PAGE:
Amnesty International issued a report calling for an inquiry into allegation of police torture in Chicago. Then Mayor Daley responds with "no comment whatsoever."
During proceedings before the Police Board, City lawyers admitted that the evidence of Area 2 torture established "an astounding pattern or plan… to torture certain suspects… into confessing to crimes."
The Chicago Police Board ﬁred Jon Burge and suspended Detective John Yucaitis for 15 months on charges of torturing and physically abusing Andrew Wilson.
Torture survivors on Illinois's death row began to organize, dubbing themselves The Death Row 10. The survivors and family members joined with the Campaign to End the Death Penalty, the Illinois Coalition to Abolish the Death Penalty and attorneys to mount a commutation campaign.
Governor George Ryan commuted all death sentences and pardoned four, having determined that their confessions were obtained under torture by Burge and his men.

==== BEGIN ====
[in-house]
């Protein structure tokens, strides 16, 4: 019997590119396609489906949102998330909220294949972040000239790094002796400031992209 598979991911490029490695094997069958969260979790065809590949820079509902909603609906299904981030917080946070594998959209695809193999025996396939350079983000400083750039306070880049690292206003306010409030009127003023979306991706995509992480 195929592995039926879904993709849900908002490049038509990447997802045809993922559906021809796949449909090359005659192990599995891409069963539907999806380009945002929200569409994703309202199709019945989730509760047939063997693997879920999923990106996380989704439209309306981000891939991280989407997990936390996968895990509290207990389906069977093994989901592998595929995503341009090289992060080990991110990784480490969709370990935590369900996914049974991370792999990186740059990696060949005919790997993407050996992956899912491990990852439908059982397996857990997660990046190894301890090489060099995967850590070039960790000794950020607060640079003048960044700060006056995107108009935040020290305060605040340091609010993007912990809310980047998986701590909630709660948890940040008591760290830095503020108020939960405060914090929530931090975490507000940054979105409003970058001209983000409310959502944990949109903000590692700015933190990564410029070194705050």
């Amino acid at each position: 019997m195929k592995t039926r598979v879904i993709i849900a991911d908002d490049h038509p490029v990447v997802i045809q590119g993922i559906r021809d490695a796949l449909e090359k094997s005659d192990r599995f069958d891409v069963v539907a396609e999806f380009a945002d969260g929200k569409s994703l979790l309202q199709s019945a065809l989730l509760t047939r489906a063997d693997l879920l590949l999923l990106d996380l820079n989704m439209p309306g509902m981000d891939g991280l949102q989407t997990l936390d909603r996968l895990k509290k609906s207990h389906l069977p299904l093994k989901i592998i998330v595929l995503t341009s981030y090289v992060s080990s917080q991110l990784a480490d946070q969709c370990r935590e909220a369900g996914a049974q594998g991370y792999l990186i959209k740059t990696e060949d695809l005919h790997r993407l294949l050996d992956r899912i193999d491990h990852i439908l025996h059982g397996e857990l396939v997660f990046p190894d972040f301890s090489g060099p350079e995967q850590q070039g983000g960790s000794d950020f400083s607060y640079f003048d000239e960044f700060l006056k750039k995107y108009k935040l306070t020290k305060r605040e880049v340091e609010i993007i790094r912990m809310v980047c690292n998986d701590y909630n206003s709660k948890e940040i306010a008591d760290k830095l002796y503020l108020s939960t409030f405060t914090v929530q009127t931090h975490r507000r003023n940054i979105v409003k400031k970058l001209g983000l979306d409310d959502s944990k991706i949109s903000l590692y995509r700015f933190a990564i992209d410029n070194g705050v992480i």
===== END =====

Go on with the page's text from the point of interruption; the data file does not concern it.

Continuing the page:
Fed up with local government officials' failure to hold Burge and others accountable and provide reparations to the survivors, Black People Against Police Torture (BPAPT) organized a coalition of lawyers, activists and organizations to take the cases to the International Human Rights Arena.
The United Nations Committee Against Torture found that the U.S. government had violated the torture convention and called on them to "bring the perpetrators to justice."
Jon Burge was convicted in federal court for perjury and obstruction of justice based on the fact that he lied under oath in a civil case when he denied he and others committed acts of torture.
Twenty African-American men remain in prison as a result of convictions based in whole or in part upon their coerced confessions. The vast majority of torture survivors have received no financial compensation or psychological counseling for their suffering.
"Three white detectives saying 'N—*, you're gonna tell me what I want to hear.' And when I mumble the words 'no,' one of them would say 'blow that N—*'s head off.' And they pulled the trigger of their shotgun. Now the third time they did that, to show you how the human mind works, the third time they did that the hair on the back of my head stood straight up, as if they had just blown my brains out. But again, faith got me through it."